Stolen Designs - Where does one start?
Posted: Tuesday, November 20, 2018 6:34:10 AM
I know, the title makes it sound like I want to know how to start stealing designs, LOL, it's just the briefest title I could come up with right now.

I've skimmed the past threads over the years re stolen designs on Amazon but never paid much attention to the details as I'm not a big store/seller so never thought my products would garner the attention of thieves.

But today after reading the post from the designer who found her pillow design all over Amazon as well as Walmart and Wish, on a whim, I went to Amazon and searched pillows using two keywords I use as tags on two similar pillow designs which have sold a number of times and lo and behold - there are my pillows as the first two results. Of the eight pages of results, my design appears five times on the first page - five different sellers.

OK, so now the questions:

#1 - (specific to Amazon):
On their product pages, directly under the product title it says "by XXX" and then over on the right sidebar it says "ships from and sold by ZZZ". What is the relationship here? In the case of the above mentioned pillow designs appearing five times, this makes 10 different names to go after instead of 5 since in each case the "by" name is always different from the "ships/sold by" name. Having difficulty wording my question but I guess it's this - which of the two names is the guiltier party?

#2 - (general):
What is an efficient way to find your designs that have been stolen? One could spend months and months going from one site to another typing in random keyword/product matchups to see if your design comes up.
The above mentioned poster mentioned doing a "reverse image search". How does one do that, and what are other ways to look for your designs outside of Zazzle?

#3) - (specific to Amazon):
To save me from doing a dreaded forum search, does anyone have a link handy for the FAQS or directions for dealing with this with Amazon?

#4) -
Doing another random Amazon search and found a pillow design I immediately recognized as it belongs to the one Zazzle designer I have Followed as I just love her work.
When you find a design you know has been stolen but it isn't yours, can you report it? Do you alert the designer somehow or do you assume they already know?

#5 -
Quote:
One of trying sellers on Amazon has done pretty good with my designs and now it's for sale on Wish.com (one of the listings says it's sold over 100,) on Sears.com and Walmart.com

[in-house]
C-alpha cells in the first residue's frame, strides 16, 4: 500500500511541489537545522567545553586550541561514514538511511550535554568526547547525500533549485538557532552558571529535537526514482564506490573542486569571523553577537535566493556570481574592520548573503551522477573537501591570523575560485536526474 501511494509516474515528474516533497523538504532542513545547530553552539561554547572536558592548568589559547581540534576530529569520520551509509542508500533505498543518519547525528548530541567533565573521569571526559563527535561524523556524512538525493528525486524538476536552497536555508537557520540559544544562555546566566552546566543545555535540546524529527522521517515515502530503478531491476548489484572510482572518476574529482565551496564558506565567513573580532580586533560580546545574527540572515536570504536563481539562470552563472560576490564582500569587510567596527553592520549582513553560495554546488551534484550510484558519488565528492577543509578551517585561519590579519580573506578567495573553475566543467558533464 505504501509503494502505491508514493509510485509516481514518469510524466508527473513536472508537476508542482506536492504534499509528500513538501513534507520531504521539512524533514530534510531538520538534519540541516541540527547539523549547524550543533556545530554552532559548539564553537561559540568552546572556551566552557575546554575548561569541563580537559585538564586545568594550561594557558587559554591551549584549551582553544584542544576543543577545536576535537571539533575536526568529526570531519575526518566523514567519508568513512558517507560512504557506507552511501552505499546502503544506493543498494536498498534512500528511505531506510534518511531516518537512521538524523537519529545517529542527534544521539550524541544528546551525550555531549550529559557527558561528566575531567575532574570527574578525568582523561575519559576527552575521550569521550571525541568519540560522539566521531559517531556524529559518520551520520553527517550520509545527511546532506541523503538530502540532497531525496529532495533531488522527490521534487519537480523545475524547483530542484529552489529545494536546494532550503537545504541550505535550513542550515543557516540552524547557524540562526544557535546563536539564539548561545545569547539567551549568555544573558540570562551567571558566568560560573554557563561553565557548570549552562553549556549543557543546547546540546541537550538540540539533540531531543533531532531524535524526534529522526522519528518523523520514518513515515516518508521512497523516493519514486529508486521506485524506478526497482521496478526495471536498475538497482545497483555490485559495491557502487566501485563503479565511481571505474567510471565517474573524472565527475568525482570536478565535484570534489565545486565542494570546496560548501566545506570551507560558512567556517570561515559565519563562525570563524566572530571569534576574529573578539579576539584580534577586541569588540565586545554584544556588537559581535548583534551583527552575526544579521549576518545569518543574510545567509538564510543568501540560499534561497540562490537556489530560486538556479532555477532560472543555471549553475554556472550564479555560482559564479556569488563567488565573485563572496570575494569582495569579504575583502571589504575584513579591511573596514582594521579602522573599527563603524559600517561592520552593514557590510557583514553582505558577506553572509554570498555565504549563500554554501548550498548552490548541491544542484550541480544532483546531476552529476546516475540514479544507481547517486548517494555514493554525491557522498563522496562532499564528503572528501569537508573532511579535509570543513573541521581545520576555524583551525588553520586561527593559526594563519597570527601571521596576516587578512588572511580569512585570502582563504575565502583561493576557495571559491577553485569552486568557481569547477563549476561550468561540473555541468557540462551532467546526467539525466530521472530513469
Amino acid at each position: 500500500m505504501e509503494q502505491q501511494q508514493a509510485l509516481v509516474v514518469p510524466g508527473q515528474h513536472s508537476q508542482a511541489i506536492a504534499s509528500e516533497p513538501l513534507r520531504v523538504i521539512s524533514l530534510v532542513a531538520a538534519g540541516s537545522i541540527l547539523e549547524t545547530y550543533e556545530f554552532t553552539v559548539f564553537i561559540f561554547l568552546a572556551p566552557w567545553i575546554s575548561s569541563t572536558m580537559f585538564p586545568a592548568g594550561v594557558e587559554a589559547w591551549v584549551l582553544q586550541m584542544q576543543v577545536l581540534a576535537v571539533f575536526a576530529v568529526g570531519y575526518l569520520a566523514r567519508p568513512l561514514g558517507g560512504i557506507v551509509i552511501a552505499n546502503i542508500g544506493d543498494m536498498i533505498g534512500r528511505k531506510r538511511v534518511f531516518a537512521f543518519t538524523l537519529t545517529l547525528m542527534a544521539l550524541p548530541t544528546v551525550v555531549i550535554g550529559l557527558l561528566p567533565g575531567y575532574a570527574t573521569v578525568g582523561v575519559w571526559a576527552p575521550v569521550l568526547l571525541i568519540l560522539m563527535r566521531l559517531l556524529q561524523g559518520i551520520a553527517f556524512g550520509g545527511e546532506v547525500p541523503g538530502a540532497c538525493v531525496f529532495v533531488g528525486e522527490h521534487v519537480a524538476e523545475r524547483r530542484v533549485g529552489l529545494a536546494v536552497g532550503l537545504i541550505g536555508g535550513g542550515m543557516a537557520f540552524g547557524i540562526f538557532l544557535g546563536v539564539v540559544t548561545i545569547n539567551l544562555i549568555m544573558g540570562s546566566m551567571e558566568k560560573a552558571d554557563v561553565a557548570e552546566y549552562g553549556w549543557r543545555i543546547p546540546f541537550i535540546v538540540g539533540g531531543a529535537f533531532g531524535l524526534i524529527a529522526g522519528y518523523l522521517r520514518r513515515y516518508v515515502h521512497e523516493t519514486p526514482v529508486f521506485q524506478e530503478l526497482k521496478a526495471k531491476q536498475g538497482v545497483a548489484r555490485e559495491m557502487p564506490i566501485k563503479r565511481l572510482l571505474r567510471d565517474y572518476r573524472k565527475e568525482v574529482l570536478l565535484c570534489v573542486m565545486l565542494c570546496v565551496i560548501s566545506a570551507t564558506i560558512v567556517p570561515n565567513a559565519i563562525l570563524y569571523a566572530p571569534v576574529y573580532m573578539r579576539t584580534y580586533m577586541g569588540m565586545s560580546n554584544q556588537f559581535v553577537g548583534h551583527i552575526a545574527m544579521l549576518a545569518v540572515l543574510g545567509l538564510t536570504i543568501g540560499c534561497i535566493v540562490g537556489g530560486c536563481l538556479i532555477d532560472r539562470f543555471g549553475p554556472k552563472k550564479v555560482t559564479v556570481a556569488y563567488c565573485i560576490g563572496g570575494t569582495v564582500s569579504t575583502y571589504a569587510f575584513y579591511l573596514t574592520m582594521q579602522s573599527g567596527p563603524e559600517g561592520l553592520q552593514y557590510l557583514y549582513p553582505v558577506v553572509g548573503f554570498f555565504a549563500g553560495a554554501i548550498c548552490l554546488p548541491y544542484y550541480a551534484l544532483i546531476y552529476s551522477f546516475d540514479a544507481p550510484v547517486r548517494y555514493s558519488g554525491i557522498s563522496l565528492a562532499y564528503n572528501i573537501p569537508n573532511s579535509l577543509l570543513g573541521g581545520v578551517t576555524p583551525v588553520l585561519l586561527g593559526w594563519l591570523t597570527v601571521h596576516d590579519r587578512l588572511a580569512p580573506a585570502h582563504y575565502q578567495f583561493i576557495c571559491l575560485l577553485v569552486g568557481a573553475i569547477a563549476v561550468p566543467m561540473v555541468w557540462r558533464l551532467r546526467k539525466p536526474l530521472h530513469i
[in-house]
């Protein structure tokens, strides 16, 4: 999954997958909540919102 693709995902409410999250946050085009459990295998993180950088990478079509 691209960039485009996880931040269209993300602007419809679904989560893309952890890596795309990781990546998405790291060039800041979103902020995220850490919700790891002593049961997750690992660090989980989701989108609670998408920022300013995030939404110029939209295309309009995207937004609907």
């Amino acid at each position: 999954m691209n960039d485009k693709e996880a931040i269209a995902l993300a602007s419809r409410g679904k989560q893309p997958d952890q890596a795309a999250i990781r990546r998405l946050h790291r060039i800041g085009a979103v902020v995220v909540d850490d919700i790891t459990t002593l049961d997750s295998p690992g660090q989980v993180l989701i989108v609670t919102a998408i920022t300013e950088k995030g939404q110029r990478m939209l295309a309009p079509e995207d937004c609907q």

Where do you see on Amazon that the product has sold?

EDITED to add #4 & #5.
Posted: Tuesday, November 20, 2018 8:43:47 AM
Col's Creations© wrote:
#1 - (specific to Amazon):
On their product pages, directly under the product title it says "by XXX" and then over on the right sidebar it says "ships from and sold by ZZZ". What is the relationship here? In the case of the above mentioned pillow designs appearing five times, this makes 10 different names to go after instead of 5 since in each case the "by" name is always different from the "ships/sold by" name. Having difficulty wording my question but I guess it's this - which of the two names is the guiltier party?

I'm not sure it matters who the original offender is; not even sure there's a means to find that out. What matters is getting the image deleted from Amazon's permanent "catalog".

This is the form for reporting:

https://www.amazon.com/report/infringement

It appears they're requiring you to have an account and to login now to report infringement. That seems new...

On the form, for "primary complaint pertains to..." choose "copyright concerns...".

This next one is what really matters. For "The specific concern is", choose "The image is used without authorization on the Product Detail Page."

Why that matters: The art is yours, not the product. Even though the product is technically being pirated, it's probably the maker who should file that claim. Just an 'educated guess' on my part (and my past success with getting things removed from Amazon. The options have changed, but this is the closest match to what I've used to report infringements in the past.)

If you go after individual sellers, you would indeed need to do all of them. But that doesn't necessarily remove the image associated with the product detail page from Amazon's permanent "catalog", used by third party sellers to create their listings.

Still, even this isn't perfect, because there's little to stop someone from uploading it again. There is no "take down, stay down" policy at Amazon, so far as I know.
Posted: Tuesday, November 20, 2018 9:14:03 AM
How to do a reverse image search:

1)go to Google

2)click on "images" in the upper right corner, next to where it asks you to sign in

3)this brings up a new search bar, click the camera icon in this new search bar